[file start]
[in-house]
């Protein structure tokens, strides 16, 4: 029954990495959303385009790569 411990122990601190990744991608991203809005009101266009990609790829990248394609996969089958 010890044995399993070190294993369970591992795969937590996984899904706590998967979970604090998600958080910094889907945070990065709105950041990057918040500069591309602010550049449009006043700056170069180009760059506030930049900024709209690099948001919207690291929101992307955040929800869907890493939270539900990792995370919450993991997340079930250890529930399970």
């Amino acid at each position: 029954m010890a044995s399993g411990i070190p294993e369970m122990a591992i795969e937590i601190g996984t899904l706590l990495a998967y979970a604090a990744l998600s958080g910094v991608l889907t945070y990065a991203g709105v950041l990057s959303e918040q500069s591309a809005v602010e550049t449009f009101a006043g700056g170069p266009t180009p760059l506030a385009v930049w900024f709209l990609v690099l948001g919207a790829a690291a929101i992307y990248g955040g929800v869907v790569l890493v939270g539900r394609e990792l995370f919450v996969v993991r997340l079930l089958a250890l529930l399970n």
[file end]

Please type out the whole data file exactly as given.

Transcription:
[in-house]
């Protein structure tokens, strides 16, 4: 029954990495959303385009790569 411990122990601190990744991608991203809005009101266009990609790829990248394609996969089958 010890044995399993070190294993369970591992795969937590996984899904706590998967979970604090998600958080910094889907945070990065709105950041990057918040500069591309602010550049449009006043700056170069180009760059506030930049900024709209690099948001919207690291929101992307955040929800869907890493939270539900990792995370919450993991997340079930250890529930399970």
């Amino acid at each position: 029954m010890a044995s399993g411990i070190p294993e369970m122990a591992i795969e937590i601190g996984t899904l706590l990495a998967y979970a604090a990744l998600s958080g910094v991608l889907t945070y990065a991203g709105v950041l990057s959303e918040q500069s591309a809005v602010e550049t449009f009101a006043g700056g170069p266009t180009p760059l506030a385009v930049w900024f709209l990609v690099l948001g919207a790829a690291a929101i992307y990248g955040g929800v869907v790569l890493v939270g539900r394609e990792l995370f919450v996969v993991r997340l079930l089958a250890l529930l399970n």